Barrier ply material is introduced to the process in multiple ribbons. From the master supply roll 41, the barrier ply material is slit, in-line, into ribbons of appropriate width at slitting station 60. The ribbons are separated into individual barrier plies 3 and 3' by ribbon deck 61, which controls the spacing between the ribbons using turn bars 62. Only two ribbons of barrier ply 3, 3' are shown in FIG. 10. However, several ribbons of laminating barrier ply material may be provided by the ribbon deck 61 to allow multiple, parallel streams of laminated pages to be manufactured simultaneously. The barrier plies 3, 3' are positioned onto the carrier sheet 2. The barrier plies 3, 3' are then laminated to the carrier sheet 2 at the nip of pressure roller 45, which activates the adhesive force of the laminating adhesive.

Closure adhesive 7 is next applied by applicator 46. The position of the closure adhesive 7 will be determined by the type of attachment desired between the two panels of the laminated page 1 which are formed when the streams of laminated pages are folded. The closure adhesive may be positioned such that, after the laminated page is folded (see below), there will be attachment between the two opposing faces of the barrier ply 3 (as shown in FIG. 11), between the two opposing faces of the carrier sheet 2, or between one of the faces of the barrier ply 3 and the opposing carrier sheet 2. In the latter case, the size of the barrier ply 3 must be adjusted such that a portion of the barrier ply surface may be attached to the an opposing carrier sheet surface. After the closure adhesive 7 is deposited, the sample material 6 is deposited by applicator 47. The carrier sheet 2 then passes through longitudinal slitting station 51, which slits the carrier sheet 2 into a plurality of streams of laminated pages. The streams of laminated pages next pass through folder 52, which folds the devices along fold line 55 (shown in FIG. 11), enclosing the sample material 6 between two panels, the panels comprising layers of the barrier ply 3 and carrier sheet 2. The closure adhesive 7 maintains the laminated pages in the closed position. Finally, the continuous streams of laminated pages are cut along transverse cutting lines 56 by transverse cutter 49. Individual laminated pages 1 are then packed at packing station 50.

As described above in the Detailed Description of the Device, certain laminating adhesives require activation by, for example, heat, moisture, pressure, drying or radiation curing. Thus, although the laminating station 45 comprises a pressure roller in the above-described embodiment, the laminating station may comprise other appropriate laminating means depending on the type of bonding between the barrier ply and the carrier sheet.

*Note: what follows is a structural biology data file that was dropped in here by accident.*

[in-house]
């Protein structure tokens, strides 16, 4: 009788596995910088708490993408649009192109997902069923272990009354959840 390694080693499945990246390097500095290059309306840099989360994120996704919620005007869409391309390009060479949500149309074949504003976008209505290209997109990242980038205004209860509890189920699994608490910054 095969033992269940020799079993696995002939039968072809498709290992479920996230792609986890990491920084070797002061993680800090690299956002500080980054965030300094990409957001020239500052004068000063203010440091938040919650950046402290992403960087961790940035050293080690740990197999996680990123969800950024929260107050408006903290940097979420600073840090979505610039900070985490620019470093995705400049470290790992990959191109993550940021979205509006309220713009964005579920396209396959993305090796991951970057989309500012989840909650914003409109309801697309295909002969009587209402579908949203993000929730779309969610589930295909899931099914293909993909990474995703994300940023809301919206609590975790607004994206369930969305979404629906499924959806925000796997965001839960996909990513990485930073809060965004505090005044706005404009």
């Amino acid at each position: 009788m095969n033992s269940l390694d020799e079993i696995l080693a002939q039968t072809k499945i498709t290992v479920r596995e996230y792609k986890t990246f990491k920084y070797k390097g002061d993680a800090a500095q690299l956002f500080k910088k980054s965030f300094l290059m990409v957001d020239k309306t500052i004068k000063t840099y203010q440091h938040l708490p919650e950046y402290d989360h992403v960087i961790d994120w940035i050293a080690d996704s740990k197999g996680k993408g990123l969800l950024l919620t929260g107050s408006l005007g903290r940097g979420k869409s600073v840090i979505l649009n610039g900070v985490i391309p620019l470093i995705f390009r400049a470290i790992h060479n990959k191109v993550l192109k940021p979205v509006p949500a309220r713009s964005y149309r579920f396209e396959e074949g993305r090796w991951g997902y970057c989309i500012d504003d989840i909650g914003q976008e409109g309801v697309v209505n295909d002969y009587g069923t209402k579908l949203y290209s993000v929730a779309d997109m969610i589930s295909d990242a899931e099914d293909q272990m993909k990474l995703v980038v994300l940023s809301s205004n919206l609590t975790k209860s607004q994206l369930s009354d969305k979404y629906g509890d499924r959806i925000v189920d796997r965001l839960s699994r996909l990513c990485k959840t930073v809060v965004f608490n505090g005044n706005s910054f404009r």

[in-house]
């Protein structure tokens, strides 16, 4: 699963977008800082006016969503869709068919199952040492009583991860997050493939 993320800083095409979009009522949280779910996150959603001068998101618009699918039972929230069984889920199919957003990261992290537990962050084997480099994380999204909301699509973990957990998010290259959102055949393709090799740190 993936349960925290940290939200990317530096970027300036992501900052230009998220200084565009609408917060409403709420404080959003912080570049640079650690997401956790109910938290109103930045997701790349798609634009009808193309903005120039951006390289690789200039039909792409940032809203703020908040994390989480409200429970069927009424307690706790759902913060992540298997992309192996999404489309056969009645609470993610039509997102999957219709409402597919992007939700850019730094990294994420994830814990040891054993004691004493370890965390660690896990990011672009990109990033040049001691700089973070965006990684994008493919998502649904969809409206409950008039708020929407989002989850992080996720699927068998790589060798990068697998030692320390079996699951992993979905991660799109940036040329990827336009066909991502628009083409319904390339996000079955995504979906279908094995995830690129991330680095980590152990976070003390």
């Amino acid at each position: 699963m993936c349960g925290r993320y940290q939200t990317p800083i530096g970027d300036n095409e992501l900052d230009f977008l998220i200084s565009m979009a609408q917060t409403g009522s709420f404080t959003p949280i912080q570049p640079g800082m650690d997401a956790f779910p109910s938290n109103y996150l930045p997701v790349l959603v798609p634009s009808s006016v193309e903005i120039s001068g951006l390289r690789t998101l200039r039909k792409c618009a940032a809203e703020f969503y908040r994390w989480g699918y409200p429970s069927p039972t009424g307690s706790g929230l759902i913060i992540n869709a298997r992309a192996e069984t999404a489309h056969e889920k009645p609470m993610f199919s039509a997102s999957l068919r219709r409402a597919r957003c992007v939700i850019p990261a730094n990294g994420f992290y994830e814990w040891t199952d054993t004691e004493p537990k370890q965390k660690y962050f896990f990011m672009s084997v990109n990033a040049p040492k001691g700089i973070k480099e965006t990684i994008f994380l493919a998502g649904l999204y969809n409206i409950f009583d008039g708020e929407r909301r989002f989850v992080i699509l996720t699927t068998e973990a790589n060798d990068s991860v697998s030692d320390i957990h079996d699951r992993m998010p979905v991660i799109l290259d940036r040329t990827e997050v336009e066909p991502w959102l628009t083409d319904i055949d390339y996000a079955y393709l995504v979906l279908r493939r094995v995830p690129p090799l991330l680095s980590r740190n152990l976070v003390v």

The above-described process may contain fewer steps or additional steps, depending on the materials used and characteristics desired. For instance, choosing a self-adhesive material for the barrier ply 3 may eliminate the need for applicator 44. Alternatively, if a multi-layered barrier ply 3 is desired, the slitter 60 and ribbon deck 61 may be used to create additional ribbons of material which may be stacked to create a multi-layered barrier ply 3. In the case of full-page lamination, the barrier ply 3 is laminated to the carrier sheet in one continuous stream. Additional adhesive applicators and laminating stations may also be added to fasten the multiple layers together.

An alternative embodiment of the present method may be used to make the laminated page as pictured in FIG. 5. In the alternative method, the devices are not folded, but instead the sample material is enclosed between two separate barrier plies. The barrier plies 3, 3' comprise two separate ribbons. The first barrier ply ribbon is laminated to the carrier sheet, the sample material and closure adhesive are applied, and then the second barrier ply ribbon is applied over the sample area. The sample material 6 is thus completely covered as shown in FIG. 5. The laminated pages are then cut and packed as in other embodiments.

Another method of making the laminated page involves laminating part of the barrier ply 3 to the carrier sheet 2, applying the sample material 6 and the closure adhesive 7 to the barrier ply 3, and then folding the barrier ply 3, but not the carrier sheet 2, to enclose the sample material 6 within the barrier ply 3, as pictured in FIG. 4. Yet another method of making laminated pages involves folding a single barrier ply 3 to close the sample area 5 and then trimming the fold itself from the laminated page, thereby dividing the barrier ply 3 into two pieces, 3 and 3', as shown in FIG. 5. Sufficient additional closure adhesive 7' must be applied in order to maintain a secure attachment between barrier plies 3, 3' and avoid pre-release of sample material 6. If additional closure adhesive 7' comprises the same material as closure adhesive 7, one applicator 46 may be sufficient to apply both as shown in FIG. 10. However, if two different adhesive means are employed, an additional applicator may be necessary.